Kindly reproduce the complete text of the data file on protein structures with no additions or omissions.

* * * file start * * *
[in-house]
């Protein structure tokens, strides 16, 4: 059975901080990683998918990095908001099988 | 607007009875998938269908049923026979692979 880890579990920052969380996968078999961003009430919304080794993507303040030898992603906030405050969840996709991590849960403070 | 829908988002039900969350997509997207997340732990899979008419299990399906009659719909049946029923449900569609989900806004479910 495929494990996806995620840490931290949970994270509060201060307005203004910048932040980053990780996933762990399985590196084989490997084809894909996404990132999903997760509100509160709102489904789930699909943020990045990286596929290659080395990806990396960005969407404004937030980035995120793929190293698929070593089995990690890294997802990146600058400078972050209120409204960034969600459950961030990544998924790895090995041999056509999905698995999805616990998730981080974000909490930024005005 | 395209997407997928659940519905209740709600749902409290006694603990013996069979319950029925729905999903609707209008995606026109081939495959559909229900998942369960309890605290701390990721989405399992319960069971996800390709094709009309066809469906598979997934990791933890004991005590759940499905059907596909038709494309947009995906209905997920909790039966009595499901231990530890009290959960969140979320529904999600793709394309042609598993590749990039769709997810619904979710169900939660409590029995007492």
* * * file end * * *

[in-house]
């Protein structure tokens, strides 16, 4: 059975901080990683998918990095908001099988 | 607007009875998938269908049923026979692979 880890579990920052969380996968078999961003009430919304080794993507303040030898992603906030405050969840996709991590849960403070 | 829908988002039900969350997509997207997340732990899979008419299990399906009659719909049946029923449900569609989900806004479910 495929494990996806995620840490931290949970994270509060201060307005203004910048932040980053990780996933762990399985590196084989490997084809894909996404990132999903997760509100509160709102489904789930699909943020990045990286596929290659080395990806990396960005969407404004937030980035995120793929190293698929070593089995990690890294997802990146600058400078972050209120409204960034969600459950961030990544998924790895090995041999056509999905698995999805616990998730981080974000909490930024005005 | 395209997407997928659940519905209740709600749902409290006694603990013996069979319950029925729905999903609707209008995606026109081939495959559909229900998942369960309890605290701390990721989405399992319960069971996800390709094709009309066809469906598979997934990791933890004991005590759940499905059907596909038709494309947009995906209905997920909790039966009595499901231990530890009290959960969140979320529904999600793709394309042609598993590749990039769709997810619904979710169900939660409590029995007492």